You are on page 1of 25

Overcoming communication barriers in an organization

-Urwa Akbar

Barrier - 1. Information Overload.


Too much information is as bad as too little because it reduces the audiences ability to concentrate effectively on the most important messages. People facing information overload sometimes try to cope by ignoring some of the messages, by delaying responses to messages they deem unimportant, by answering only parts of some messages, by responding inaccurately to certain messages, by taking less time with each message, or by reacting only superficially to all messages.

Overcoming the Barrier


To overcome information overload, realize that some information is not necessary, and make necessary information easily available. Give information meaning rather than just passing it on, and set priorities for dealing with the information flow. Some information isn't necessary.

Barrier 2. Message Complexity.


When formulating business messages, you communicate both as an individual and as representative of an organization. Thus you must adjust your own ideas and style so that they are acceptable to your employer. In fact, you may be asked occasionally to write or say something that you disagree with personally. Suppose you work as a recruiter for your firm. You've interviewed a job candidate you believe would make an excellent employee, but others in the firm have rejected this applicant. Now you have to write a letter turning down the candidate: You must communicate your firms message, regardless of your personal feelings, a task some communicators find difficult.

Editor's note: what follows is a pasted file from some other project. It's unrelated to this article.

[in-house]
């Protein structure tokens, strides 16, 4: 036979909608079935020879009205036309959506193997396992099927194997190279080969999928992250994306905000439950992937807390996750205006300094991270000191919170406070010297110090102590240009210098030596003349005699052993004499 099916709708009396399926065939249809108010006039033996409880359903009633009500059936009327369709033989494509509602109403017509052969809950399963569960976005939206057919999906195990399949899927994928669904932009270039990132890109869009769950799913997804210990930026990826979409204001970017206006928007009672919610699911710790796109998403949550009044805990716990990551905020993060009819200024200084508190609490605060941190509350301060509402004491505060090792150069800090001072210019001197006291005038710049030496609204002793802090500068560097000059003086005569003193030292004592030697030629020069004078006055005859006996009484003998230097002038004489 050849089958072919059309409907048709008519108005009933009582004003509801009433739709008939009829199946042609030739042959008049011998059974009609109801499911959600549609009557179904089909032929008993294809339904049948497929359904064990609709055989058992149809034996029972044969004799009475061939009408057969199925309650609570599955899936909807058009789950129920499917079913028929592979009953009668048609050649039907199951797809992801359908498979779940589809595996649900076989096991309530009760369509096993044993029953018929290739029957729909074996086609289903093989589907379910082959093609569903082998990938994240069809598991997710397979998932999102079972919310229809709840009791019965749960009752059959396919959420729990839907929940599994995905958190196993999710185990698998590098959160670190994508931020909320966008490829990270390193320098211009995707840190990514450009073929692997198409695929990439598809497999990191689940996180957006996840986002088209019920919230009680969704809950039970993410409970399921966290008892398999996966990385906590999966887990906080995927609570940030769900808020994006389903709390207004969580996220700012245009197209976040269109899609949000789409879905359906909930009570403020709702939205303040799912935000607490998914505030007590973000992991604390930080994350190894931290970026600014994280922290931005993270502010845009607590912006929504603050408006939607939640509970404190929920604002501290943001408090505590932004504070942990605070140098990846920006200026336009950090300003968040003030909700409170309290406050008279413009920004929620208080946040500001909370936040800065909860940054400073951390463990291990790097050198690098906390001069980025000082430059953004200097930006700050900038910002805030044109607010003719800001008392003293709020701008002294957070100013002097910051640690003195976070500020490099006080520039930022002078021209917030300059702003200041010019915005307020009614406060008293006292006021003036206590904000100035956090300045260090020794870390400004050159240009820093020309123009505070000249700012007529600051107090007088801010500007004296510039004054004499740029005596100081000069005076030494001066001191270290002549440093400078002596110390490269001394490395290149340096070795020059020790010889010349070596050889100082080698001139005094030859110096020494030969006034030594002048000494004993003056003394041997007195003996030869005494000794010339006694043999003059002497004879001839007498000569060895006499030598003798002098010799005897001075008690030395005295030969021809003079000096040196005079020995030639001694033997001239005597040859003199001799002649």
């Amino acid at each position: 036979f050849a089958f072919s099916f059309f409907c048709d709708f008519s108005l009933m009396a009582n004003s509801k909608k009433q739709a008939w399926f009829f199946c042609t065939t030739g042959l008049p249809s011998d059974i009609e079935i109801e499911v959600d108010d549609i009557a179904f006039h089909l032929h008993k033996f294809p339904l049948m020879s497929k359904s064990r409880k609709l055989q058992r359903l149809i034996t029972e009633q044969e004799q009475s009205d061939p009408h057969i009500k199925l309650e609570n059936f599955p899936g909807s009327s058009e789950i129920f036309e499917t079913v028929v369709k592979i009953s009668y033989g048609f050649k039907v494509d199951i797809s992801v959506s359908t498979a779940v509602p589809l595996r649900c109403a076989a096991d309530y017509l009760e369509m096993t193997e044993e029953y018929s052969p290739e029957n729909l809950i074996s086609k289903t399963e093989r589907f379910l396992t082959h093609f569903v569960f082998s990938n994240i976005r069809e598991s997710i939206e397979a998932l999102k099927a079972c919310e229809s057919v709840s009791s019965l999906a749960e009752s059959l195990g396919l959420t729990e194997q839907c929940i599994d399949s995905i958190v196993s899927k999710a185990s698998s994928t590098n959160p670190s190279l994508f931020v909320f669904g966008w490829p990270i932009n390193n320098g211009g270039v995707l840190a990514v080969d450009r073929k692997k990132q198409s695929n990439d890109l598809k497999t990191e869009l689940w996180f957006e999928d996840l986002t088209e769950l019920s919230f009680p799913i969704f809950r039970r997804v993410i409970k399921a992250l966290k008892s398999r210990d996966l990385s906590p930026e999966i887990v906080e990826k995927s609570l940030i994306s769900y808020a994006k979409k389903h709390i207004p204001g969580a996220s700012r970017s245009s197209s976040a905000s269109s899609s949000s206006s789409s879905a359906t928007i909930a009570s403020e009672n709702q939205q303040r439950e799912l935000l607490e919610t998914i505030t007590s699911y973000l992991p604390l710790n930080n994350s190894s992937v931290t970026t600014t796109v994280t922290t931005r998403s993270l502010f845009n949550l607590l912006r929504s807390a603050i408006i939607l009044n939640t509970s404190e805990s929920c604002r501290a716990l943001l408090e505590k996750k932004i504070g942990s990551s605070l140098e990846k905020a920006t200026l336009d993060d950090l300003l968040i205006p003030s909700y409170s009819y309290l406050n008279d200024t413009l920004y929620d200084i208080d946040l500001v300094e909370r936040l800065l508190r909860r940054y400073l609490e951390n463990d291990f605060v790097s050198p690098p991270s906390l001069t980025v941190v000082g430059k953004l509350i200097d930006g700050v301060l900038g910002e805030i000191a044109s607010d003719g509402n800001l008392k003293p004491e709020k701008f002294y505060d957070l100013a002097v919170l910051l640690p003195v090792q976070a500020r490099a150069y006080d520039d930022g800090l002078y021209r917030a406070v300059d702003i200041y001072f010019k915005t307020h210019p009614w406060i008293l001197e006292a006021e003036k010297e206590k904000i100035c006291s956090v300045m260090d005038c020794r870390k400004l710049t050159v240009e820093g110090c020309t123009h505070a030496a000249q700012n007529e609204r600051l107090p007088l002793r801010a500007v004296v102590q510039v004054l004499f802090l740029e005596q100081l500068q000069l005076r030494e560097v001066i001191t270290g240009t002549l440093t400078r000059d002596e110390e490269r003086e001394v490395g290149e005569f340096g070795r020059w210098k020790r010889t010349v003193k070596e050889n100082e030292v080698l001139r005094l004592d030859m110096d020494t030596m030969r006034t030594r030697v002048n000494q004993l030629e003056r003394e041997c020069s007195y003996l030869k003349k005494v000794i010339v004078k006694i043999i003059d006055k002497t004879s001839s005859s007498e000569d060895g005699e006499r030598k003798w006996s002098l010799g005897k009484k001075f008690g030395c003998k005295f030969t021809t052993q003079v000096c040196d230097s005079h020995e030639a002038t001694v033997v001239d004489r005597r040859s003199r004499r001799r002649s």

Overcoming the barrier


To overcome the barriers of complex messages, keep them clear and easy to understand. Use strong organization, guide readers by telling them what to expect, use concrete and specific language, and stick to the point Be sure to ask for feedback so that you can clarify and improve your message.

Barrier - 3. Message Competition.


Communicators are often faced with messages that compete for attention. If you're talking on the phone while scanning a report, both messages are apt to get short shrift. Even your own messages may have to compete with a variety of interruptions: The phone rings every five minutes, people intrude, meetings are called, and crises arise. In short, your messages rarely have the benefit on the receivers undivided attention.